12. According to the terms of Article 2, paragraph 1, the Contracting Parties to the Agreement may not refuse to admit a corpse from the State of departure either in their capacity of transit State or State of destination if the conditions stipulated in Articles 3 to 7 are satisfied. A proposal to the effect that the issuing of the laissez-passer should be subject to the prior authorisation of the burial by the competent authorities of the State of destination was rejected on the grounds that it would hinder rather than facilitate the conveyance of remains from one country to another. Where there was at least one State which was a Party to the Berlin Arrangement but not to the European Agreement among the States involved in a specific transfer, the relations between the Contracting Parties to the European Agreement would be governed by the provisions of Article 2, paragraph 1, of the European Agreement, having regard to the possibility afforded by Article 9 of the Agreement (see paragraphs 2 to 7 of the General remarks above).
13. Paragraph 2 is designed to permit the Contracting Parties to reduce the requirements contained in Articles 3 to 7 in special cases and in particular where the transport, as is the case in frontier regions, can be effected speedily and without risk to public health. It is, of course, understood that existing bilateral or multilateral arrangements, whose requirements are less severe than those of the Agreement, will not be affected by its entry into force.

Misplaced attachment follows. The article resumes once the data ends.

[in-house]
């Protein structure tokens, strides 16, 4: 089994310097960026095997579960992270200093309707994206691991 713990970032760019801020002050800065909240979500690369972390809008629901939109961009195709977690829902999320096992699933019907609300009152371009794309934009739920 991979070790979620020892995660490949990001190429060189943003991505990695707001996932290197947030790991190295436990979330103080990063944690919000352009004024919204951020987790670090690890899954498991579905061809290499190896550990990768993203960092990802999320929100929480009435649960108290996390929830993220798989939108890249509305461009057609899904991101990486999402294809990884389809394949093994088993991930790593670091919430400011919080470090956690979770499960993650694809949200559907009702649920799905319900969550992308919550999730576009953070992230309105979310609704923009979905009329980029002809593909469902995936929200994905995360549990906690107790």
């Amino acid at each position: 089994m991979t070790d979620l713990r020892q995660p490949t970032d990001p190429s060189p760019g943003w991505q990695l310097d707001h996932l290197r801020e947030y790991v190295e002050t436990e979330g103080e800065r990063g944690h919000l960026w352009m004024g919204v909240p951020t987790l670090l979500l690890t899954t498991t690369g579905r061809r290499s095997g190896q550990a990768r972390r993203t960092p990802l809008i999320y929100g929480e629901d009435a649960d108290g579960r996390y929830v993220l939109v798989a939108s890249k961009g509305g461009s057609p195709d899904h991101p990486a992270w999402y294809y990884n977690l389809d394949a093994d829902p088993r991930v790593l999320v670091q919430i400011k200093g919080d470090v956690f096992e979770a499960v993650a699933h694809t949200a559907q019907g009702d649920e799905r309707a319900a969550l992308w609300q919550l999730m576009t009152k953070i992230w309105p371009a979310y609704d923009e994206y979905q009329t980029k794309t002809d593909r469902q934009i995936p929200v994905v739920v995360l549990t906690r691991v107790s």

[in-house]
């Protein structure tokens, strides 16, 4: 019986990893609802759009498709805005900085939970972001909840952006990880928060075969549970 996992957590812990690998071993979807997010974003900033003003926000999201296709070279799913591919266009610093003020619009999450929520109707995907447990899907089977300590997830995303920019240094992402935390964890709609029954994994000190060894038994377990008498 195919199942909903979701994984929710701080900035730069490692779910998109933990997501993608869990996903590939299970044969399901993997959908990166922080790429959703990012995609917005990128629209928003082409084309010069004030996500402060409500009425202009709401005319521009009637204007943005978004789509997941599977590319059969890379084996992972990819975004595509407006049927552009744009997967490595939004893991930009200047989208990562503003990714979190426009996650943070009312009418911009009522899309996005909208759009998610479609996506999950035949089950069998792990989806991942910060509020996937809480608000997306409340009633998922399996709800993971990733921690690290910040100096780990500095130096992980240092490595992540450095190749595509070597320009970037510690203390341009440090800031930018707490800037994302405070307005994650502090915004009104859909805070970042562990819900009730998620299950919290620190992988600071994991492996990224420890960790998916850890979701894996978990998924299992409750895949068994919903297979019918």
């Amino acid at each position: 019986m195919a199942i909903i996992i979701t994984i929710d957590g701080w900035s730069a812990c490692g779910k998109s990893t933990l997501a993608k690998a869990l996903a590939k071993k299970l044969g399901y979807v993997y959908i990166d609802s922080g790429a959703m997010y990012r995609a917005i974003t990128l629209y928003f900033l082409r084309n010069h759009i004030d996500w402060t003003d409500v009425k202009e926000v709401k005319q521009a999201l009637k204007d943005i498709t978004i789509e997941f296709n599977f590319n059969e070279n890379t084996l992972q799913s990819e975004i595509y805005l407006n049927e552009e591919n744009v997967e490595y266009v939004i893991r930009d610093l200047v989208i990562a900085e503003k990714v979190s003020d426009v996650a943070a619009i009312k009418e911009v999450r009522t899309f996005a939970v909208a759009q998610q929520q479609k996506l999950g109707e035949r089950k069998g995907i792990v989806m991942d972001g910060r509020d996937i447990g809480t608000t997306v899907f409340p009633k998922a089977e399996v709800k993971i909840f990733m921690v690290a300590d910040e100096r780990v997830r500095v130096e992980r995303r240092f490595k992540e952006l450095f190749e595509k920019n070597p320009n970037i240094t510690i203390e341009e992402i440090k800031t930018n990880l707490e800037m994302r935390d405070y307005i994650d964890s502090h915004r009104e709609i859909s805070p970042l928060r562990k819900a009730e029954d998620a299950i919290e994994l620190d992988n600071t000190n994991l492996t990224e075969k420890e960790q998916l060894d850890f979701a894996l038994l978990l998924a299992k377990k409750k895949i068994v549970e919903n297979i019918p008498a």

14. Article 2, paragraph 2, sub-paragraph 2, specifies that the conditions imposed by the Agreement may be waived only with the consent of all the States Parties to the Agreement which are involved in the transfer concerned. Sometimes, in particular if the transfer is made by road, States not Parties to the agreements or decisions referred to under paragraph 2 of Article 2 could be involved. Article 2, paragraph 2, sub-paragraph 2, does not restrict the right of States to conclude such agreements or take such decisions but is merely a reminder of the principle that States involved in a specific transfer, in particular transit States not Parties to such an agreement or decision, cannot be obliged to apply its provisions unless they have agreed to do so.
15. This provision stipulates that the corpse must be accompanied during any international transfer by a laissez-passer for a corpse, made out according to the model appended to the Agreement. In order to provide transit States or the State of destination with guarantees as to the authorities empowered to issue the laissez-passer in the State of departure, Article 15 (g) of the Agreement provides that the names of the authorities so empowered shall be notified by the Secretary General of the Council of Europe.
16. Article 3, paragraph 2, requires the laissez-passer to include at least the information set out in the model appended to the Agreement. If any of this information is missing, transit or receiving States may refuse to allow the corpse to enter their territory. When Article 3, paragraph 2, was being drafted, it was also agreed that the language requirements referred to the language in which the model of the laissez-passer is to be drawn up rather than to the language in which it is to be completed. However, the cause of death is to be stated in English or French, or in the numerical WHO code of the International Classification of Diseases (see note 2 to the laissez-passer). It is essential for this information to be clearly understood by the States of departure, transit and destination in order that compliance with the provisions of Article 6, paragraph 2, concerning contagious diseases may be checked.